Origin and evolution of fault-controlled hydrothermal dolomitization fronts: a new insight
dolomitization fronts, hydrothermal, Mg/Ca ratio, recrystallization, retreat, self-limiting
Dolomitization is one of the most significant diagenetic reactions in carbonate systems, occurring where limestone (CaCO3) is replaced by dolomite (CaMg (CO3)2) under a wide range of crystallization temperatures and fluids. The processes governing its formation have been well studied, but the controls on the position of dolomitization fronts in ancient natural settings, particularly in a fault-controlled hydrothermal system (HTD), have received remarkably little attention. Hence, the origin and evolution of HTD dolomitization fronts in the stratigraphic record remain enigmatic. Here, a new set of mineralogical and geochemical data collected from different transects in a partially dolomitized Cambrian carbonate platform in western Canada are presented to address this issue. Systematic patterns of sudden decrease in the magnesium content (mol% MgCO3) and increase in porosity were observed towards the margin of the body. Furthermore, fluid temperatures are cooler and Owater values are less positive at the dolomitization front than within the core of the body. These changes coincide with a change from poorly ordered, planar-e dolomite with multiple crystal zonations at the margin, to an unzoned, well-ordered, interlocking mosaic of planar-s to nonplanar dolomite in the core of the body. These phenomena are hypothesized to reflect dynamic, self-limiting processes in the formation and evolution of HTD dolomitization fronts through (i) plummet of dolomitization potential at the head of dolomitizing fluids due to progressive consumption of magnesium and fluid cooling; and (ii) retreat of dolomitization fronts towards the fluid source during subsequent recrystallization of the dolomite body, inboard of the termination, once overdolomitization took place. This new insight illustrates how dolomitization fronts can record the oldest phase of dolomitization, instead of the youngest as is often assumed. Formation of porosity is interpreted to occur as the result of acidification-induced grain leaching during the development of dolomitization fronts. This mechanism, coupled with retrogradation of dolomitization fronts, may help to explain the apparent enhancement of porosity in proximity to dolomitization fronts.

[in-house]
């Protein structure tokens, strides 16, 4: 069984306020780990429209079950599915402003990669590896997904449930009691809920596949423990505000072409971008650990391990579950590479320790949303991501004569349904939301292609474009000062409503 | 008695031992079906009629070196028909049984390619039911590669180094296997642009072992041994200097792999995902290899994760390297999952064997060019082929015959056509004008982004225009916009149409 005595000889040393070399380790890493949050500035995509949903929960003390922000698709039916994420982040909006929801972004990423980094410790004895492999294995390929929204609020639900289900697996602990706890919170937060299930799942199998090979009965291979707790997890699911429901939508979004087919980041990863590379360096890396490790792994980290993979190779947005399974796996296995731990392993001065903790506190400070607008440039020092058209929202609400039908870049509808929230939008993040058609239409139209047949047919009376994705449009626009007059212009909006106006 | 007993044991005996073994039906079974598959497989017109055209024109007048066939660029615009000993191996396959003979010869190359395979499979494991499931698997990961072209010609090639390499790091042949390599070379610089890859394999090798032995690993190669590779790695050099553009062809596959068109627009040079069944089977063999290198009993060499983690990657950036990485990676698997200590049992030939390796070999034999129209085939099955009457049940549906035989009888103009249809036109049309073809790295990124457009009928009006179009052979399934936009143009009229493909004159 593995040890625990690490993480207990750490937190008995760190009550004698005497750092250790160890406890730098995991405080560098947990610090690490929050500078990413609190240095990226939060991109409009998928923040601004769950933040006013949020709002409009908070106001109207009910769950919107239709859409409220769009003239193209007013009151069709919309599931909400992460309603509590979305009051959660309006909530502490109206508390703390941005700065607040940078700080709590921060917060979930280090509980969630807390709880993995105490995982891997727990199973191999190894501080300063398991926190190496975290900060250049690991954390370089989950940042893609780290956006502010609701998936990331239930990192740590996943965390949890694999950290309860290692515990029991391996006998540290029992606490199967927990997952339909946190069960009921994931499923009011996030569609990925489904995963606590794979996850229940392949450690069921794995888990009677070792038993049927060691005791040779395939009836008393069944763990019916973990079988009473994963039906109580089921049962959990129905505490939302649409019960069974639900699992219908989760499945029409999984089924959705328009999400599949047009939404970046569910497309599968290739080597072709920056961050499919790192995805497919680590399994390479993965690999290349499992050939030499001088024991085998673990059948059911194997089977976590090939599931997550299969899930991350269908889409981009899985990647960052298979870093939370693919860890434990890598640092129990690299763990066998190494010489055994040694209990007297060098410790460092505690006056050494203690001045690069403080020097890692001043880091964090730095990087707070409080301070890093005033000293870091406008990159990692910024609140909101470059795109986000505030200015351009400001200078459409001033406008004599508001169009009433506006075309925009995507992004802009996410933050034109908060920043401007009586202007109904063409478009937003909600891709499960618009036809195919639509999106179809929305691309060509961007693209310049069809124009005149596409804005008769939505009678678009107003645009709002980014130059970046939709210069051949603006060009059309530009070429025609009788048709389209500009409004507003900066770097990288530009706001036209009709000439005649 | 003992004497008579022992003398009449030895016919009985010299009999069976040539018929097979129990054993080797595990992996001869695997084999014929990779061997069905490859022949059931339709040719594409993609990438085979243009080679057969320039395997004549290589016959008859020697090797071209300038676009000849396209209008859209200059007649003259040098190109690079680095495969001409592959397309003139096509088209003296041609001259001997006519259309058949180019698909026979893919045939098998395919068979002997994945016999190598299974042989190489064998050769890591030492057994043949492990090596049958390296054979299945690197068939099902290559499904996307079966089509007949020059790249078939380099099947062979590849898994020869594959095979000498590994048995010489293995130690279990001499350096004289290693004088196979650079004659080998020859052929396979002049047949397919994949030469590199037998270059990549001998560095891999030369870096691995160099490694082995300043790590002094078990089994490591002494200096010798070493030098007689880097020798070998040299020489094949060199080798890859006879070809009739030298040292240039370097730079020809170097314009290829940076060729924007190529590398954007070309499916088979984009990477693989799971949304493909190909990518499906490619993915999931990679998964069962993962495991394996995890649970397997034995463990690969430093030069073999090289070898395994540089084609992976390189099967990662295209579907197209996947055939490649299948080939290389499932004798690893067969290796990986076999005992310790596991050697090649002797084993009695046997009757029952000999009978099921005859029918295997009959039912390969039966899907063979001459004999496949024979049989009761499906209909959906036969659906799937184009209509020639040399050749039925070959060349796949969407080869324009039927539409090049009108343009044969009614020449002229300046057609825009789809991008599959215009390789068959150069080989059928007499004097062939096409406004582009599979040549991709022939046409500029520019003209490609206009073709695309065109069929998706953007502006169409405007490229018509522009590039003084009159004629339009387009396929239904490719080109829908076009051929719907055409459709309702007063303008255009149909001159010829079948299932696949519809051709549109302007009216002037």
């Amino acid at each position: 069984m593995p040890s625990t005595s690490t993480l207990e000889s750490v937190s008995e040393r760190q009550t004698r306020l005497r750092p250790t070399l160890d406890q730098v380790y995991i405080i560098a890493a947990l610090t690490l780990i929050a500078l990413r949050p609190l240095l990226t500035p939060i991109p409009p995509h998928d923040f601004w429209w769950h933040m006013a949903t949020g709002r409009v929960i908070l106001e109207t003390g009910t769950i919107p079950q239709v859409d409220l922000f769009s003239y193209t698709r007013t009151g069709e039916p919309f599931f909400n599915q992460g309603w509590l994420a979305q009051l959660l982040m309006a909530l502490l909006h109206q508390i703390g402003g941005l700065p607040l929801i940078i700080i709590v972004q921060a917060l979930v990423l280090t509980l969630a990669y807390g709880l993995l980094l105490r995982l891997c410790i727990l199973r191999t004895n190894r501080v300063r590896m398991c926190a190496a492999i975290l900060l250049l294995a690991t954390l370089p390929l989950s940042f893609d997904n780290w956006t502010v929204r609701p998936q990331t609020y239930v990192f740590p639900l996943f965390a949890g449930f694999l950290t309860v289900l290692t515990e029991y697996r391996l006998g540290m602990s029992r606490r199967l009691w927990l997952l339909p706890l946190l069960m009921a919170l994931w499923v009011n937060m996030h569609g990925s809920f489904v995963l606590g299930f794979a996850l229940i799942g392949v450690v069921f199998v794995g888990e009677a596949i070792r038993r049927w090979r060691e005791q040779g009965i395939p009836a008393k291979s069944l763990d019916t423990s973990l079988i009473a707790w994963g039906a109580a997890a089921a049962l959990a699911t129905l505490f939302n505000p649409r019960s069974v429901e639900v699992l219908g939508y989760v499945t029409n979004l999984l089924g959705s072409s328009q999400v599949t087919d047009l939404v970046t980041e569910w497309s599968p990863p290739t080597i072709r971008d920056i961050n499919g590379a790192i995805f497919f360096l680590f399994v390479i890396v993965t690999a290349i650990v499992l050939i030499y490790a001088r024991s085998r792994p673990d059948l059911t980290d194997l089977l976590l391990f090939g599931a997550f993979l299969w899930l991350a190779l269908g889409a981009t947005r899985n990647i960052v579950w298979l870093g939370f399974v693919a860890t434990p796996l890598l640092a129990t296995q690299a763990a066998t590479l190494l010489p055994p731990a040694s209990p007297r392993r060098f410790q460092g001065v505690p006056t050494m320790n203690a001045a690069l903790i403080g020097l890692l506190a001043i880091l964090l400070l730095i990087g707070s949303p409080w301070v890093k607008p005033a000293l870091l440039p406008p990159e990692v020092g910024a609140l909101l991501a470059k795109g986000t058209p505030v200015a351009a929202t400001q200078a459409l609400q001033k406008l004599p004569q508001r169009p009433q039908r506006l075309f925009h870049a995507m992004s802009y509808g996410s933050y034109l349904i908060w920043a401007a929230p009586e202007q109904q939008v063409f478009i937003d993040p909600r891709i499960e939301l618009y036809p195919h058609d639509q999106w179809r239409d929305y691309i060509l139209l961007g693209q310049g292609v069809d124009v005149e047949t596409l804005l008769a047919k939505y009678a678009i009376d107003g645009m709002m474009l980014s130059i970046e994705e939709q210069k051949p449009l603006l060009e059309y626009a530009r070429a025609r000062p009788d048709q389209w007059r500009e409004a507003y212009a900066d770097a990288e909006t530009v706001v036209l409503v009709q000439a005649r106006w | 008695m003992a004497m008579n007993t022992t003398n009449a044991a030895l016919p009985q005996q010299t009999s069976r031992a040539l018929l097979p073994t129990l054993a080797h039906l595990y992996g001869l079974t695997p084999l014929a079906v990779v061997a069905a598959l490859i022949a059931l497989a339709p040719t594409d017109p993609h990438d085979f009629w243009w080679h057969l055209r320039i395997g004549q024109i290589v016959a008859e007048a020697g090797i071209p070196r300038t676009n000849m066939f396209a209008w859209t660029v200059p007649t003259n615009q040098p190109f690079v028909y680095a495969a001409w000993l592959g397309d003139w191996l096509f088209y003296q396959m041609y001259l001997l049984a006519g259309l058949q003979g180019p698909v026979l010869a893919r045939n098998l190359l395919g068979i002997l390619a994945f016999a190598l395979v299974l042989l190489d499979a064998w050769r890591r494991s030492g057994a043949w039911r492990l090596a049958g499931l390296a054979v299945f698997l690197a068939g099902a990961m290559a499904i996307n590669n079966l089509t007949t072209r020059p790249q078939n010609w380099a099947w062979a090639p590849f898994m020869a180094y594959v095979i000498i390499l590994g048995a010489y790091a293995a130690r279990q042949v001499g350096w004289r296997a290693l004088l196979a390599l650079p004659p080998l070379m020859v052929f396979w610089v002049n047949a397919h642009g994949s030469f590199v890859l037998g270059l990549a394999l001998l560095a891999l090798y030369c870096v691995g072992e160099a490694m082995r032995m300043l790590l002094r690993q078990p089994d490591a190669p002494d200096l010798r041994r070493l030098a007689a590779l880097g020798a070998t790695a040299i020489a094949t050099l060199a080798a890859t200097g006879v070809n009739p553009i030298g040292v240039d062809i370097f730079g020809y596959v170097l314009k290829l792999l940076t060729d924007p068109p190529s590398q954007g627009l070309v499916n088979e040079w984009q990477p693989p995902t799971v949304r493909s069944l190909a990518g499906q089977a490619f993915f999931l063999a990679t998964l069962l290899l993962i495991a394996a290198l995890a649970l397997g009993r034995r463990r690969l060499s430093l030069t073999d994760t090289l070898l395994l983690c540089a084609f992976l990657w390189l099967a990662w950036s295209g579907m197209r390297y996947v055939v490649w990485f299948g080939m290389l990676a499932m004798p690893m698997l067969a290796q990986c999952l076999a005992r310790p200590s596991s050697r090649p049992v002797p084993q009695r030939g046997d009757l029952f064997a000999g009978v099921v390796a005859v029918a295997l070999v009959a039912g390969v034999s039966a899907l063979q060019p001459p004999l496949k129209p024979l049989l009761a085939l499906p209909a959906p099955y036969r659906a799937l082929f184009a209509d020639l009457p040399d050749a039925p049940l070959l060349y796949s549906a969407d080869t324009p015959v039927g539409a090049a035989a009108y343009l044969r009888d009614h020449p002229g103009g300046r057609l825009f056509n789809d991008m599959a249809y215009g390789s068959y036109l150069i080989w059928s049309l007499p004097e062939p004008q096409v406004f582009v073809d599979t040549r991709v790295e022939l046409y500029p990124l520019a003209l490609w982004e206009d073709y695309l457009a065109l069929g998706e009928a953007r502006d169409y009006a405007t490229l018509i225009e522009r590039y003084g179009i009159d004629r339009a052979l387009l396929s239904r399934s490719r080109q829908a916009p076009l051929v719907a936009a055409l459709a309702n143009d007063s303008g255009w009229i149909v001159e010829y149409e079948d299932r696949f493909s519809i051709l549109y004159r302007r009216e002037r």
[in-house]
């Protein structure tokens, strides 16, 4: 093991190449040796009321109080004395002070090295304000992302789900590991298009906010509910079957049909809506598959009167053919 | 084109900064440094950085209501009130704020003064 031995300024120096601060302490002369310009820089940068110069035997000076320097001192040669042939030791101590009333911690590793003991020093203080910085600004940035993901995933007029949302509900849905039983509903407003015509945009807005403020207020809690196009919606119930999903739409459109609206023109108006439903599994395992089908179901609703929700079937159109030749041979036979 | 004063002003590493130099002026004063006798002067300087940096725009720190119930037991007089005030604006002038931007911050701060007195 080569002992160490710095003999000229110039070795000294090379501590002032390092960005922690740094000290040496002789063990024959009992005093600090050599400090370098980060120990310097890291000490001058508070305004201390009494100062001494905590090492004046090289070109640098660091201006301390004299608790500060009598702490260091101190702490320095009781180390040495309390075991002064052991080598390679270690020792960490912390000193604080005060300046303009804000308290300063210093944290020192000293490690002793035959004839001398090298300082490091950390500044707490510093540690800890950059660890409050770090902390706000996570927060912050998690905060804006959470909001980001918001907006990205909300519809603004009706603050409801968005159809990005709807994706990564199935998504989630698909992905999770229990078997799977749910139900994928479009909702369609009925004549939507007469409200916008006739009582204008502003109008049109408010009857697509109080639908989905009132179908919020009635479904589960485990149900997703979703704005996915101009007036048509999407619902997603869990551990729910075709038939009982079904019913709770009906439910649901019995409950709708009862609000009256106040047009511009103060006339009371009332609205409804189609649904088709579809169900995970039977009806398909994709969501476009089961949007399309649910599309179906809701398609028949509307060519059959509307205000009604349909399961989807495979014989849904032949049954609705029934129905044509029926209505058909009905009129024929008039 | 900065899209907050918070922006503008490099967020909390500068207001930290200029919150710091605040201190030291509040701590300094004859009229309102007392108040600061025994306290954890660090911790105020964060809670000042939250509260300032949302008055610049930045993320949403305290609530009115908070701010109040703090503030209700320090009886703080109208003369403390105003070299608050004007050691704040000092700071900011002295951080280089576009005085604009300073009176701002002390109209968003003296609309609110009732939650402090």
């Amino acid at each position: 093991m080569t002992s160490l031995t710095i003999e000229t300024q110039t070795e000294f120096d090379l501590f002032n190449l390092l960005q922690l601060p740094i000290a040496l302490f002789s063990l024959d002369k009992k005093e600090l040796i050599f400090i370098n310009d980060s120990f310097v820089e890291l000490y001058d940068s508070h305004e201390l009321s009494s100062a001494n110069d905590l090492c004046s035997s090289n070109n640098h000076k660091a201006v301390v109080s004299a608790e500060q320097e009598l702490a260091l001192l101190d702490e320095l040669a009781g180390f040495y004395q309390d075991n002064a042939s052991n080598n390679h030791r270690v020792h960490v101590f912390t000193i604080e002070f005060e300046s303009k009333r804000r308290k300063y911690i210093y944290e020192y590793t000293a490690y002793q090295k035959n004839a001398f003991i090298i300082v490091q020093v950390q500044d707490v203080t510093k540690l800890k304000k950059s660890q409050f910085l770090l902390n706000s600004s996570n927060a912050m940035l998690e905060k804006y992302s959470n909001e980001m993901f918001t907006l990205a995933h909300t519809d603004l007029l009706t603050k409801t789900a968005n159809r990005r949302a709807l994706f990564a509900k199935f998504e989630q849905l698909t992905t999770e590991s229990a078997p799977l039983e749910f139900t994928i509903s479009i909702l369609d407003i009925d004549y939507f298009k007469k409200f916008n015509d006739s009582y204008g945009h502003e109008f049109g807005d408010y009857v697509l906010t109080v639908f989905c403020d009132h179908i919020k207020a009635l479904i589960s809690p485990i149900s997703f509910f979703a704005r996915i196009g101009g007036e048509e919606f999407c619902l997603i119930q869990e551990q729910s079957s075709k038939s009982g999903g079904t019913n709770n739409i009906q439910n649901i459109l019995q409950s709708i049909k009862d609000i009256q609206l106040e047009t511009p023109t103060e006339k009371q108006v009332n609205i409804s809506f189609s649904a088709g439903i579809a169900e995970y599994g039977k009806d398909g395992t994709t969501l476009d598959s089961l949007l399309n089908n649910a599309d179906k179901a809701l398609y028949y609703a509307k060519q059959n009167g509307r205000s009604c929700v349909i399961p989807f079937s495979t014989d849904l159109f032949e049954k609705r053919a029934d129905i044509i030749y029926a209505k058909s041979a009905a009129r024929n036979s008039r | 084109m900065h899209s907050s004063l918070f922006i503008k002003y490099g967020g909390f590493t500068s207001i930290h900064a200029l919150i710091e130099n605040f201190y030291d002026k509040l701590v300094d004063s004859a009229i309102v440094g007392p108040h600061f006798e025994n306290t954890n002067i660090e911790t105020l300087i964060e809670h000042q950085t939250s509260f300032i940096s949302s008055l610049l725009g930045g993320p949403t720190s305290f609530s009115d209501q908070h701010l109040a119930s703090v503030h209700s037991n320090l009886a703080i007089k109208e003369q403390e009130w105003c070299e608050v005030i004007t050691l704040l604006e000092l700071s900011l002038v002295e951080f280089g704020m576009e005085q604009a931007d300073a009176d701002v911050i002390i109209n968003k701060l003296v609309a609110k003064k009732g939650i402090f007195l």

Koeshidayatullah, A, Corlett, H, Stacey, J, Swart, P, Boyce, A, & Hollis, C. (2020). Origin and evolution of fault-controlled hydrothermal dolomitization fronts: A new insight. Earth and Planetary Science Letters, 541, 116291. https://doi.org/10.1016/j.epsl.2020.116291
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